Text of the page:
A further theme that runs through the book—and is reflected in the title—is Mda’s professed atheism. It is a contradictory theme, because Christian and African traditional religions feature in a number of ways. At one point Mda recounts how he left a copy of one of his books at his father’s grave, after speaking to his father. He admits that his is a slightly odd kind of atheism, with none of the vitriol of the “new ­atheists”.

What emerges from this memoir is a fascinating life, one that is hinted at in his fiction but never crudely transposed into any one of his works. It is the story of an African renaissance man, the son of an African renaissance man, who espoused in his life an African renaissance that is infinitely more complex—and hence more interesting—than most of the thought of the new ideologues of the African Renaissance.

Commendable generosity

In a time when many have sold out their foundational vision to getting rich quickly, it is refreshing to read of someone who has maintained his integrity.

Quite often the memoir can be dull and self-congratulatory. Although this book contains sparks of vanity, Mda is also refreshingly honest about his weaknesses. On a number of occasions he refers to incidents that he sums up with “I was ashamed”. And, with only a few exceptions, he displays a commendable generosity towards his enemies.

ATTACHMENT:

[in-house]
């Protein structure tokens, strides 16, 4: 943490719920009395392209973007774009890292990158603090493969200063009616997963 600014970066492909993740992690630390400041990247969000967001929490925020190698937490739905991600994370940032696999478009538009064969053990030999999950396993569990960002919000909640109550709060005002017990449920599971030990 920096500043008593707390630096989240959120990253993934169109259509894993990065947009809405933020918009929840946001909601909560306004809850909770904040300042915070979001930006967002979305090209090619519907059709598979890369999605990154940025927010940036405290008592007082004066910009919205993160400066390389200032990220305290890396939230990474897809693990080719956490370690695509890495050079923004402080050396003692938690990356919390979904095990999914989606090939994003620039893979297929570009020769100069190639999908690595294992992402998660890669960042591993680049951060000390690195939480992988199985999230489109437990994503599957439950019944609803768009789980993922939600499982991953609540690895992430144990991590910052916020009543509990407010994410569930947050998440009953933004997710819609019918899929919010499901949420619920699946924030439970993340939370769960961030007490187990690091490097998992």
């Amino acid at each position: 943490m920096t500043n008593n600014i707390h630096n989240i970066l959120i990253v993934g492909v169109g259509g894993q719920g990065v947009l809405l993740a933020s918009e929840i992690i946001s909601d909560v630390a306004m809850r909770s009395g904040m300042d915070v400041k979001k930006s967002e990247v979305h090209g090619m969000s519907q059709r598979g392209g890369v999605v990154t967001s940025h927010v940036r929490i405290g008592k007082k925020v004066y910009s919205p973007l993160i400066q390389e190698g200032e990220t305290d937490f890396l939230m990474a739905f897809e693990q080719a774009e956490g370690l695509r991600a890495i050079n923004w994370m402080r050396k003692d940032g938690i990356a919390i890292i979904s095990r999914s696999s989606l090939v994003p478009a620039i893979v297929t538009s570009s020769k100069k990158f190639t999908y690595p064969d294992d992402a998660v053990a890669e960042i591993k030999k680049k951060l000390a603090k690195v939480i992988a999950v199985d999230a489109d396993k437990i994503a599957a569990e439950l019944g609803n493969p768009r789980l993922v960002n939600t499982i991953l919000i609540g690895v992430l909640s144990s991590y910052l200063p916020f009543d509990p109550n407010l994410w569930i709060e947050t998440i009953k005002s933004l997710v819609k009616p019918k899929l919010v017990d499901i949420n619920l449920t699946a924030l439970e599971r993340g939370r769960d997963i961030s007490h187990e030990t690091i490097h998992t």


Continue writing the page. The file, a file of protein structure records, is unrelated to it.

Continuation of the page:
He is also never dull. Though a long book with a complex structure—told mostly in flashbacks, with a present that is in fact a recent past, culminating with a painful divorce and a happy remarriage—it is written in a style identical to his novels: fast-paced narrative, critique that never becomes crude polemic and irony that steers between comedy and satire. A book that one would like to read slowly but also cannot put down, it should appeal to his many fans and encourage those unfamiliar with his writing to go after his ­earlier works.

I suspect it will, deservedly, be a strong contender for literary awards.